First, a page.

The graduate assemblies and the legislators are enjoying the perks of the offices which they have failed to earn. The masses who have elected them keep on maintaining the legislators who have done nothing to better their lot be it measures pertaining to reduce the rising cost of living, spiraling poverty, lack of access to medical care, education or employment.
For its part, the government has little to show for its 11 months in power. Except for foreign exchange reserves (which soared due primary to increase in flow of remittances through legal channels and deferment of foreign loans allowing the country to breathe a little more easier), a 12 paisas reduction in power tariffs (which was recovered shortly afterwards) and developments projects announced every now and then, the government has little to show for its 11 months in office.
Legislation provides sanctity to policies be it related to economic, human, industrial, trade, foreign relations. It gives direction to both the internal and external policies of the government. There are no dearth of issues with over 72 million people living in abject poverty, high unemployment rates, rising prices, inequitable taxation and distribution of income, lack of basic health services, high illiteracy rate, child labour and various other issues of discontent between the provinces.
It is time for the elected representatives to understand that the people who elected them in aspirations of a better tomorrow are fed up with the incapacity to deliver. It is also time for them to discuss the real problems faced by the people to help them improve their lot. It is time to make laws that gives the masses a fair share in the economic and financial activities of the country. It is time to devise policies which results in job opportunities within the country and markets outside. It is time to devise policies to provide education and healthcare to all instead of gloating about the record foreign exchange reserves which has only symbolic significance.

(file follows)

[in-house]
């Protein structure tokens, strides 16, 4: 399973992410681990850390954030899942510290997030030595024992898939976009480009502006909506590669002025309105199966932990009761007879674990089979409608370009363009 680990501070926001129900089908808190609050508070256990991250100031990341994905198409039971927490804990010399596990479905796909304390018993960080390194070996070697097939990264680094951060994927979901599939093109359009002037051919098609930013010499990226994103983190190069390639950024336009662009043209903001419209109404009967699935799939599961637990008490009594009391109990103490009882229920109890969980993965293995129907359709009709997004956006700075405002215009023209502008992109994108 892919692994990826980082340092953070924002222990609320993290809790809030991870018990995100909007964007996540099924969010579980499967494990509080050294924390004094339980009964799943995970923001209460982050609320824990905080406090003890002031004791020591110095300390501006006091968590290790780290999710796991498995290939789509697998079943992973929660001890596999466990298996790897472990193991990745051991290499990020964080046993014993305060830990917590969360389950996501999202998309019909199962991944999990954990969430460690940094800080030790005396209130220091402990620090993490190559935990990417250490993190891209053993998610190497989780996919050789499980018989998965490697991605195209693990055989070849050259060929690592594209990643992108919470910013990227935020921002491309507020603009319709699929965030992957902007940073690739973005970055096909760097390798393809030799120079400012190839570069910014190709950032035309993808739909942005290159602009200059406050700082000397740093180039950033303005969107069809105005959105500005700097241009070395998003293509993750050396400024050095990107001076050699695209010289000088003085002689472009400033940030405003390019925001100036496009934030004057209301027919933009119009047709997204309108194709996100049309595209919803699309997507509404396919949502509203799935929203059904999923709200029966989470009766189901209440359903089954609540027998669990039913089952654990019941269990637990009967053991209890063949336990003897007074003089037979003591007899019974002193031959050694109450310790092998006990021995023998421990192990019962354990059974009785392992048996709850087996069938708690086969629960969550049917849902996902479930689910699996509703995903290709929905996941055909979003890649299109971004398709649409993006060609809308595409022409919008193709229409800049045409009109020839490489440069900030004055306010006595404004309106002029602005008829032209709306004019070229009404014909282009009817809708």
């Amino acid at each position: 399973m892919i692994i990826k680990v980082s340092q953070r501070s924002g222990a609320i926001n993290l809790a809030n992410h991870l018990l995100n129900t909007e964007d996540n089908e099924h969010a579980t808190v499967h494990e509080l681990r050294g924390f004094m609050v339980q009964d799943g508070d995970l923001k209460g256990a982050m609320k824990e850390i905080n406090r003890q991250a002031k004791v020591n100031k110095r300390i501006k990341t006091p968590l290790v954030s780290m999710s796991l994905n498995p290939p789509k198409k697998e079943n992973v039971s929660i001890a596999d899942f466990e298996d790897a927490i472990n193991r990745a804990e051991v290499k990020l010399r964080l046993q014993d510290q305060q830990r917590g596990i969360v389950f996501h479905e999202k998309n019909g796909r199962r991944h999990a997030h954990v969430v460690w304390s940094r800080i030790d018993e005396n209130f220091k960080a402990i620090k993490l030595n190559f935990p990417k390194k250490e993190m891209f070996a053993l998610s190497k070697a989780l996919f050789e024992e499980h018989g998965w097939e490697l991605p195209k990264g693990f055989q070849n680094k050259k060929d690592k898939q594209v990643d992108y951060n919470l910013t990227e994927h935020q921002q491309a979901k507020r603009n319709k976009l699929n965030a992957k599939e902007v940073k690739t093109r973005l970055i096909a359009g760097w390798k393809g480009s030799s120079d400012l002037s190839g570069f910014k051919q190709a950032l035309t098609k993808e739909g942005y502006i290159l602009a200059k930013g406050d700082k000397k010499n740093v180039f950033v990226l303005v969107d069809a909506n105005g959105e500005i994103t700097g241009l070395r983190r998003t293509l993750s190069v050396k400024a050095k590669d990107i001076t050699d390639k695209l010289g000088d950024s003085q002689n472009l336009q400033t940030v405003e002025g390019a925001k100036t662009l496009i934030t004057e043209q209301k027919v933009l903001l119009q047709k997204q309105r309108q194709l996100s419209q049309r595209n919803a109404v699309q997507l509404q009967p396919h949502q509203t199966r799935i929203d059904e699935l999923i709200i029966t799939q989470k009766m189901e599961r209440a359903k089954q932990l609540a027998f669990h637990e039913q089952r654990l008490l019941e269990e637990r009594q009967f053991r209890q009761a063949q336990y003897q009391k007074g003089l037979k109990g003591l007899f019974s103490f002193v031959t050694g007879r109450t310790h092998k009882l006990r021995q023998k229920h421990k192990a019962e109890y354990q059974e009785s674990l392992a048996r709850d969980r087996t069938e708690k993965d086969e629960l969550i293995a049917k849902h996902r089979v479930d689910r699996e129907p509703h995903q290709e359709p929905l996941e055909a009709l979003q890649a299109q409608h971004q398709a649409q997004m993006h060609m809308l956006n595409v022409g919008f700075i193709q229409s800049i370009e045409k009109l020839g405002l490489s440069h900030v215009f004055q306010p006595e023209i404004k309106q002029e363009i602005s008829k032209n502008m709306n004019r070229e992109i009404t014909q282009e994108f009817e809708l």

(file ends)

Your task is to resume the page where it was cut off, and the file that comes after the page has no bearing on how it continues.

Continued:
It is time to really work towards the eradication of poverty, not by giving small useless handouts but by providing gainful employment to the people. The elected representatives should strive to find ways to increase the volume and value of exports by finding new markets beyond the handful of traditional ones.
Much water has flown under the bridge and much ice has melted. It is time for the elected representatives to understand that people are sick and tired of their ways and expect them to make good their election promises by improving their lot.